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The Go-to Senator

Lindsey Graham’s recipe for success

Feb 3, 2014, Vol. 19, No. 20 • By MICHAEL WARREN
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Duncan, S.C.
The pungent scent of sauerkraut permeates the room, but Lindsey Graham doesn’t have time to try it, or the pretzels, bratwurst, and schnitzel at the buffet. Each one of the few dozen business types gathered to celebrate the opening of a local chapter of the German-American Chamber of Commerce wants a chance to meet the senator, and Graham is more than eager to chat. An aide brings him a Coke Zero (his favorite), which he sips intermittently. 

Graham, with Sen. Kelly Ayotte, meets reporters after  discussing Benghazi with

Graham, with Sen. Kelly Ayotte, meets reporters after discussing Benghazi with administration officials.


Graham is unassuming in his ordinary gray suit and dusty black shoes. The businessmen mostly look a little sharper. That doesn’t matter, though. They all want to shake the powerful senator’s hand, have their picture taken with him, and get in their word or two. He smiles at them all and asks, in his nasal twang, “How’s business?”

In an interview on our way to the reception, Graham says he sees himself as the “go-to guy” for South Carolina. That’s why he pushed for federal funding to deepen the Port of Charleston and fought against the National Labor Relations Board’s objection to Boeing’s relocation to South Carolina, a right-to-work state. If BMW, the German luxury auto giant that located its only American plant in South Carolina in 1994, has concerns about new federal seatbelt regulations, Graham wants to fix it. If immigration reform will make it easier for BMW to bring in high-skilled engineers from overseas, well, Graham will fight for it. “What I try to offer back home is to be the guy that will go to bat effectively in Washington,” Graham tells me. “We’re a service industry, and I try to create a service mentality around the job.”

In his brief remarks before the gathered suits, Graham says he is a strong ally of the business community, “without apology, without hesitation,” and promises to help make government work for businesses. “As long as I’m the senator from South Carolina, I will boldly and clearly stand with the chamber of commerce,” he says.

Graham, a 58-year-old Republican running for reelection this year, is likely to keep his job for as long as he likes. For many conservatives, this may be a difficult pill to swallow. In the realms of talk radio and the right-wing blogosphere, Graham’s name is a joke. He’s known to Rush Limbaugh’s listeners and Michelle Malkin’s readers as “Lindsey Grahamnesty.” Mark Levin, another conservative radio host, calls him “Goober” and the “Arlen Specter of South Carolina.” Will Folks, a South Carolina-based blogger and political troublemaker, refers to him as “Senator Lindsey Graham (RINO-S.C.)” and says his politics appeal to a “center-left base.”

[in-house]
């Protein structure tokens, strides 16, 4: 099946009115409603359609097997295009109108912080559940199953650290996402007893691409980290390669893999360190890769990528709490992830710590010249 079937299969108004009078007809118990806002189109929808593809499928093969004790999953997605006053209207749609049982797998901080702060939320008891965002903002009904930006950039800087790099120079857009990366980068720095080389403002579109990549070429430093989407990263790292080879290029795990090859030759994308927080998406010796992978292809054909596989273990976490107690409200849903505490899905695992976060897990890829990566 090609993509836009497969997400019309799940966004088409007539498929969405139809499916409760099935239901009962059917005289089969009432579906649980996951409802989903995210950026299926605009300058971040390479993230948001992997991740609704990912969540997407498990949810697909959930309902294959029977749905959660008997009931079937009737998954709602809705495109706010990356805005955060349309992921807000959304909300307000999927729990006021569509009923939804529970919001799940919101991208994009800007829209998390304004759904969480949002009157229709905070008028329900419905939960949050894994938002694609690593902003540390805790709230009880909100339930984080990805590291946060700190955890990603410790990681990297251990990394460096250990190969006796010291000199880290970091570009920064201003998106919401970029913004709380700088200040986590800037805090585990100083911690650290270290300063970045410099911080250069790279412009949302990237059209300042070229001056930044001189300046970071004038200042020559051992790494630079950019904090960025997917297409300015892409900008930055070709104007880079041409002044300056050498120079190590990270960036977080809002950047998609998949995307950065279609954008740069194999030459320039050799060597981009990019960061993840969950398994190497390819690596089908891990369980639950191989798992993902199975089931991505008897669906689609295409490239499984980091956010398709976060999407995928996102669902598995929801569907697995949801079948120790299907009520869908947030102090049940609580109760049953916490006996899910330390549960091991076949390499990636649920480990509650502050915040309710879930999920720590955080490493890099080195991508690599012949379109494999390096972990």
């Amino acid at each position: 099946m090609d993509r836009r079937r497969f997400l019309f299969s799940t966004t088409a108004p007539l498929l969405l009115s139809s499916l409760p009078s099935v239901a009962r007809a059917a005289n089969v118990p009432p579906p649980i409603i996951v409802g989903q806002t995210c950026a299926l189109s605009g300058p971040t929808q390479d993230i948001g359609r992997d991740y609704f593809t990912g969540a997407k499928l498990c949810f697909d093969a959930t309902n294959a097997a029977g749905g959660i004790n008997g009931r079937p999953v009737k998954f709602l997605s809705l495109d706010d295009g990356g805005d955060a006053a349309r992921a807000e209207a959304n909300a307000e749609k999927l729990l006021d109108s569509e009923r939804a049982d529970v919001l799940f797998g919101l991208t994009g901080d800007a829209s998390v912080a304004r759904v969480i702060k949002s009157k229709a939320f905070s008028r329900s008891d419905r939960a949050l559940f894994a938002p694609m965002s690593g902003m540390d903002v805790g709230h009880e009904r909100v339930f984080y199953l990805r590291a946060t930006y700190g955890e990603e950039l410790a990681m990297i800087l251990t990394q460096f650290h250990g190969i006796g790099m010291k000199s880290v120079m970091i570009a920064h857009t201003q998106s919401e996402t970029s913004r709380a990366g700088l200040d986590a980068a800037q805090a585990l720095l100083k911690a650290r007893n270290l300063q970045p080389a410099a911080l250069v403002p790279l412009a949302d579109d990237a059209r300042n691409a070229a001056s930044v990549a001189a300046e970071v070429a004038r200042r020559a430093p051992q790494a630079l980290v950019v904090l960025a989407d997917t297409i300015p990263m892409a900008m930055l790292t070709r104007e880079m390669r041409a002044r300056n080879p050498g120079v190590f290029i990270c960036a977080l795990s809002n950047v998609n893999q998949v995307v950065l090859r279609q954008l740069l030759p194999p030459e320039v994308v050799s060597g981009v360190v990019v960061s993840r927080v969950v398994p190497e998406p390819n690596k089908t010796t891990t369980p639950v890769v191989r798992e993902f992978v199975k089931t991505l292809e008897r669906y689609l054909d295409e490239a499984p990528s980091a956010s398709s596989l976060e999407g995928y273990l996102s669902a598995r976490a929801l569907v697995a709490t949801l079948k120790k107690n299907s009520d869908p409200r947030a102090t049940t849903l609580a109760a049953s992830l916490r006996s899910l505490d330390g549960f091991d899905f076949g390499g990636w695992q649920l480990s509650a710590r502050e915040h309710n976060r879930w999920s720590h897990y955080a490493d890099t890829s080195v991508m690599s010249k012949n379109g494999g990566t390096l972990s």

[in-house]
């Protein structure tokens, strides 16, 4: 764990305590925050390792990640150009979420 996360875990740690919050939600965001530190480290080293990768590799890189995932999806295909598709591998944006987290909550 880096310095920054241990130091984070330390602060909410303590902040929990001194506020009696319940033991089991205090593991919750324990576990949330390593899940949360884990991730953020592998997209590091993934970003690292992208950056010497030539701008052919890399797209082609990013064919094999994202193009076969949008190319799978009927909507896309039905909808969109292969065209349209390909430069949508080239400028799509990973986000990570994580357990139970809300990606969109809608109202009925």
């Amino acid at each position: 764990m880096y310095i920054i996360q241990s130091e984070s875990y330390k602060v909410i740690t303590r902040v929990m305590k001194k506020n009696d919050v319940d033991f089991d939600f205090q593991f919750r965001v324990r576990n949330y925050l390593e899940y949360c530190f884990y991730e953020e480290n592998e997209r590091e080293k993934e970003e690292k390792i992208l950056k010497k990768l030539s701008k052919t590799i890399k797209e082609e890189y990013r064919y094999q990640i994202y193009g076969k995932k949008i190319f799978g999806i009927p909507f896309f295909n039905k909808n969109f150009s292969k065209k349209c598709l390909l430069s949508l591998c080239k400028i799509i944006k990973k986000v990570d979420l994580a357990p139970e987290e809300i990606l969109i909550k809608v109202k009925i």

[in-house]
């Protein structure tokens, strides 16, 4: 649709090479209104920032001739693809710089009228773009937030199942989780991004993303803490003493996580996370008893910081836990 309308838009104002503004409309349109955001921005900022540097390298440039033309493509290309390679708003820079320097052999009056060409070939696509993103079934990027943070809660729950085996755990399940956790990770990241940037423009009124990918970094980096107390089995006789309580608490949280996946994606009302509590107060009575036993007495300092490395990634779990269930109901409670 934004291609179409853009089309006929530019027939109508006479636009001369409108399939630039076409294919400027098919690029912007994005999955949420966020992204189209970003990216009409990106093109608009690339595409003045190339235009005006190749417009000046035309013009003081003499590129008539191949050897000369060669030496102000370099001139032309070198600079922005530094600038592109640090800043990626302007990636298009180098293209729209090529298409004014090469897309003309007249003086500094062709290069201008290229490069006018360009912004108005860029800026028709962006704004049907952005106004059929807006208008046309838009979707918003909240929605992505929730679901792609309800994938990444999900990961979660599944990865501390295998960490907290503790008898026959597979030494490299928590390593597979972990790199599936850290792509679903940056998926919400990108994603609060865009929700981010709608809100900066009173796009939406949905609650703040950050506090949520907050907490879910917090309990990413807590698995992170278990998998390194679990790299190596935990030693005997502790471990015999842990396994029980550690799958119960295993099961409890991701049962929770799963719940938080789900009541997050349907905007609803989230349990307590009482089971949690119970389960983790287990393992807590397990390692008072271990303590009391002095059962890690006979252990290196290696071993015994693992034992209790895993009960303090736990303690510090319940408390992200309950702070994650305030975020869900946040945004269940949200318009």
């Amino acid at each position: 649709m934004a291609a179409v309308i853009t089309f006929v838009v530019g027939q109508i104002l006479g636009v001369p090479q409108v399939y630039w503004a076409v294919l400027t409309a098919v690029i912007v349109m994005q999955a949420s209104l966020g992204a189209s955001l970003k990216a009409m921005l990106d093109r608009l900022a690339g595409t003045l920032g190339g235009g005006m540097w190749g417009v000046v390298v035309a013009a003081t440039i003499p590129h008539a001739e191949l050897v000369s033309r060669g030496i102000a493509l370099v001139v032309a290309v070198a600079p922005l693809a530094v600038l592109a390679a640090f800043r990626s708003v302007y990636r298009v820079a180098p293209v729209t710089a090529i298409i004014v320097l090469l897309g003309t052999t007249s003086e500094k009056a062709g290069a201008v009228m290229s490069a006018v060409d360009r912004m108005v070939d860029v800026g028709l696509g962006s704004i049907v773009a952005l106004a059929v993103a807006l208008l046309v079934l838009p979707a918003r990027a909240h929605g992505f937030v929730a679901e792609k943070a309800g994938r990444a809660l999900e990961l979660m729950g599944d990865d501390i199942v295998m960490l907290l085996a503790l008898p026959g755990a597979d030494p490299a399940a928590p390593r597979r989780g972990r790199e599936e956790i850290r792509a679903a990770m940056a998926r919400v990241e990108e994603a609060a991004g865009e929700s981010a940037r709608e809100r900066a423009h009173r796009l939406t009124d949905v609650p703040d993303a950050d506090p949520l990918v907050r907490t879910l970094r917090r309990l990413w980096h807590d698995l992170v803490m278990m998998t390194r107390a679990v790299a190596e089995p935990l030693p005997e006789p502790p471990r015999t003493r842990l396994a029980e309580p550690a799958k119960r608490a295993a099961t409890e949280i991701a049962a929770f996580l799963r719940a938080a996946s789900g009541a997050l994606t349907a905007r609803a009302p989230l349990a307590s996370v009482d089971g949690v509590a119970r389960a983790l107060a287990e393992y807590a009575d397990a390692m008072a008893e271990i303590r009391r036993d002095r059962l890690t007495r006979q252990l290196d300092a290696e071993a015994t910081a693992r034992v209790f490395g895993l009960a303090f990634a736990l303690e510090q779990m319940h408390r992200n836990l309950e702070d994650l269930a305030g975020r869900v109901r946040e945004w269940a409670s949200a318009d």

Some smell blood. So far, four Republicans have declared themselves candidates in the 2014 primary against Graham, including a state senator and the first female graduate of the Citadel, the state’s military college. What’s more, some say Republican support for Graham in South Carolina is crumbling. Republican party committees in seven counties, including Graham’s native Pickens County, have voted to censure the senator. Sounds remarkable, except that in Pickens just 23 party members showed up for the vote. The language they adopted is harsh, accusing Graham of having committed “a long series of actions that we strongly disapprove of and hold to be fundamentally inconsistent with the principles of the South Carolina Republican Party.”

The censure goes on to list 30 points on which Graham has been “fundamentally inconsistent” with the GOP platform. He supports amnesty for illegal immigrants without closing the southern border. He voted for Obama’s nominees to the Supreme Court and to head up the Consumer Financial Protection Bureau. He worked with Democrats on a cap and trade bill. Graham, according to the censure, has also supported “NSA spying on private American citizens,” “Obama’s drone program against American citizens,” and “subordinating American sovereignty to the United Nations.” Republicans have lost primaries for lesser sins, but even Pickens County Republican chairman Philip Bowers is skeptical Graham will lose in 2014.

“Senator Graham will be extremely difficult to unseat,” Bowers says. “Most people understand that, but we are still ready to start the journey. Whether it takes 1 election or 10, we have to start somewhere.”

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